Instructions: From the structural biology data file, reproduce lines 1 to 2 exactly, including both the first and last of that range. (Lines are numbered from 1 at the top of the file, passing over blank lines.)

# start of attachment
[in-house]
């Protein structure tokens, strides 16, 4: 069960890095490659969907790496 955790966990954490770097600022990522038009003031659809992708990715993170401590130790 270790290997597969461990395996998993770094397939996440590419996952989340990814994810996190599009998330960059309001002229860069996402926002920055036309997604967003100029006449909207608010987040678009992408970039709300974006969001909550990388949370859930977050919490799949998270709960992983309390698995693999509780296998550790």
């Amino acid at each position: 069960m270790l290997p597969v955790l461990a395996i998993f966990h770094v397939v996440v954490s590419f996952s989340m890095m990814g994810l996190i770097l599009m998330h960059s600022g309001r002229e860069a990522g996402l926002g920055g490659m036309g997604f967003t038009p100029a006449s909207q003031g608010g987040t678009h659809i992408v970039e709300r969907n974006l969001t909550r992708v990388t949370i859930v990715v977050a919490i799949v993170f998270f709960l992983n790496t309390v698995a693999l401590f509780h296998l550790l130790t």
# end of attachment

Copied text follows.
[in-house]
């Protein structure tokens, strides 16, 4: 069960890095490659969907790496 955790966990954490770097600022990522038009003031659809992708990715993170401590130790 270790290997597969461990395996998993770094397939996440590419996952989340990814994810996190599009998330960059309001002229860069996402926002920055036309997604967003100029006449909207608010987040678009992408970039709300974006969001909550990388949370859930977050919490799949998270709960992983309390698995693999509780296998550790």